There’s a general perception that the UK has a shortage of donors and long waiting lists but this isn’t necessarily the case. The UK clinic I approached was able to fit me in almost immediately but one of the popular overseas clinics has a 6 month waiting list for treatment. If you’re rushing to fit in treatment before you hit one of the age cut-off points then don’t forget to check out waiting lists before you commit.

How to choose an IVF clinic – part 1

When I first decided to have IVF, I had absolutely no idea where to start. I realised there are literally hundreds of clinics all over the world who offer treatment. How was I ever going to choose a clinic?



As I was rapidly approaching 50 I knew I was also likely to be rapidly running out of options. I knew from my research into women giving birth in their 50’s, that overseas was a possibility but was the UK? Turns out the UK is an option up to the age of 55 but only a few clinics (for example GCRM in Glasgow and the London Women’s Clinic) will treat anyone over the age of 50.

I also knew from online forums that some EU countries were popular but, surprisingly, some are stricter about age than the UK. To my knowledge popular IVF destinations such as Spain and Czech Republic will only treat women before their 50th birthday. Greece will treat you up to your 51st birthday. After the age of 51, most UK based women go to one of the clinics in Cyprus who don’t seem to have a formal cut-off. India and Russia are also popular amongst older women.


This is real biggie. Thankfully I read some advice early on that most people need 3 cycles of treatment to be successful and I compared prices on this basis. Perhaps the easiest way to compare costs is to factor in initial consultations, the treatment itself, travel and accommodation and ignore medication costs, scans and blood tests. These can vary so much person to person, cycle to cycle and you can look for suppliers other than your main clinic.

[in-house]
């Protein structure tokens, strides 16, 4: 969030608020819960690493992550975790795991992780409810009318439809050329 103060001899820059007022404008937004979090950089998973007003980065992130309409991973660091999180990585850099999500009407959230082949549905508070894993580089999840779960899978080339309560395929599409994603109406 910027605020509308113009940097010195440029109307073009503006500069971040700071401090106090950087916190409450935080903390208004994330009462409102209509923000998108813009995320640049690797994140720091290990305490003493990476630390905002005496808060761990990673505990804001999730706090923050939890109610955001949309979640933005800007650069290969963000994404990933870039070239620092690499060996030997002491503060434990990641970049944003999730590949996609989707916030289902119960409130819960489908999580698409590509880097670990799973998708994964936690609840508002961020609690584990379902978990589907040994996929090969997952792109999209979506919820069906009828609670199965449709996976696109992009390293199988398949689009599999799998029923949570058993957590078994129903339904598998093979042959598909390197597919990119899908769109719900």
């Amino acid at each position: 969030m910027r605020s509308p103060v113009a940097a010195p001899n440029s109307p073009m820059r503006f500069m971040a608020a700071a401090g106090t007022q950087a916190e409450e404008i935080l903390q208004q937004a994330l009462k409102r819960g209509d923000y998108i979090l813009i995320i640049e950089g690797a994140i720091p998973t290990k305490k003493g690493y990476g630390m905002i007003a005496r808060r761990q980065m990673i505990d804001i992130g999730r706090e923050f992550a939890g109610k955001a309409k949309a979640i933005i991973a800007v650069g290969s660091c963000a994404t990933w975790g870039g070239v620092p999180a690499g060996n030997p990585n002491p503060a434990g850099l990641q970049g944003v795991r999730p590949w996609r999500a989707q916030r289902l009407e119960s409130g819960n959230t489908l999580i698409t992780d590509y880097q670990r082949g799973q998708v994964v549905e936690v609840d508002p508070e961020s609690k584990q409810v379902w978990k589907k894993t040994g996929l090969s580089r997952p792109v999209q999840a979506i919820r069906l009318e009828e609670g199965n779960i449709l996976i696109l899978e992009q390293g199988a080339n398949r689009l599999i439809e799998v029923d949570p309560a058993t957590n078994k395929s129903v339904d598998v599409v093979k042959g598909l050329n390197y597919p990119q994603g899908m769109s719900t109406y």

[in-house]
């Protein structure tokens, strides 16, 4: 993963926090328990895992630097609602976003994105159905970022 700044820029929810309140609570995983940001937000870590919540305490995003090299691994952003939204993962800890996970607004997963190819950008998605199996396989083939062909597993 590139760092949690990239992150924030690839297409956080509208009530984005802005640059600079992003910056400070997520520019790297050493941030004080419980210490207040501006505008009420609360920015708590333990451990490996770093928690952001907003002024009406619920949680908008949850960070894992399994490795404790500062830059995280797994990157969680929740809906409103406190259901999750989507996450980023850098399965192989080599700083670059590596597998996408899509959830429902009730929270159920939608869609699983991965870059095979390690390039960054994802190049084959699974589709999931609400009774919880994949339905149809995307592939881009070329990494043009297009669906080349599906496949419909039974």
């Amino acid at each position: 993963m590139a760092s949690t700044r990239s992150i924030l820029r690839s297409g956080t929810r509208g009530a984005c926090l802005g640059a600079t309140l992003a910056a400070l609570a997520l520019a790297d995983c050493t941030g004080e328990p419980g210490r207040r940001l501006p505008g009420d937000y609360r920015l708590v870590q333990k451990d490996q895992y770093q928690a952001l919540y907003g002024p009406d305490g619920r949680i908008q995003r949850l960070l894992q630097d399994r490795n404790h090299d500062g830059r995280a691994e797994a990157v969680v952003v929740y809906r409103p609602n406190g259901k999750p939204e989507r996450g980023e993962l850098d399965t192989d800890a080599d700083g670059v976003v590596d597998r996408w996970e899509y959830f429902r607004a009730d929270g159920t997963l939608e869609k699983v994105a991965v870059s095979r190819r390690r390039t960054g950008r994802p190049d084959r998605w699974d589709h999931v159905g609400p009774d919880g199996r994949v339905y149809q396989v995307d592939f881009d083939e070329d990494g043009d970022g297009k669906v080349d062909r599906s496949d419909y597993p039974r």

A lot of clinics have price lists on their websites but I also emailed a couple for quotes. Also a good opportunity to see how long it takes for them to get back to you.

I did have to work quite hard to ensure I was comparing like with like with treatments. For example some clinics automatically included ICSI (intra-cytoplasmic sperm injection), for others it was an additional cost.

In my case, I worked out that the cost of a donor egg cycle would be in the region of £8000 in this country but overseas I could get the same treatment for around £5000. Do shop around, a clinic I contacted in Spain was surprisingly around the same cost as the UK. When you’re budgeting for three cycles, that price gap became increasingly prohibitive for me.

Not surprisingly, Professor Robert Winston has spoken repeatedly about the inflated costs of IVF in the UK and I found it hard to shake the idea that I was being ripped off compared to going overseas.

Range of Treatments

Clinics vary in the range of treatments they offer. I had to do quite a lot of reading around some of these – ICSI, assisted hatching, embryo glue, embryoscope, 3 or 5 day (ie blastocyst) transfer, endometrial scratching – to try and work out which, if any, may be important to me. I ended up prioritising ICSI and blastocyst transfer as I thought these were the most likely to lead me to success.



Should you have a baby in your 50’s?

You probably desperately want a baby, you may even have been trying for years with a trail of failed IVF cycles behind you, perhaps you already have children but long to nurse another baby, maybe you have a younger partner who would like children of their own or a new partner and you want to have a child together. Whatever has brought you here, the hardest question to answer is should you have a baby in your fifties?

If you read some of the UK newspapers, the answer is a very definite no. I’ve read scary stories about older women being more likely to have miscarriages and ectopic pregnancies while children are more likely to be born with genetic abnormalities.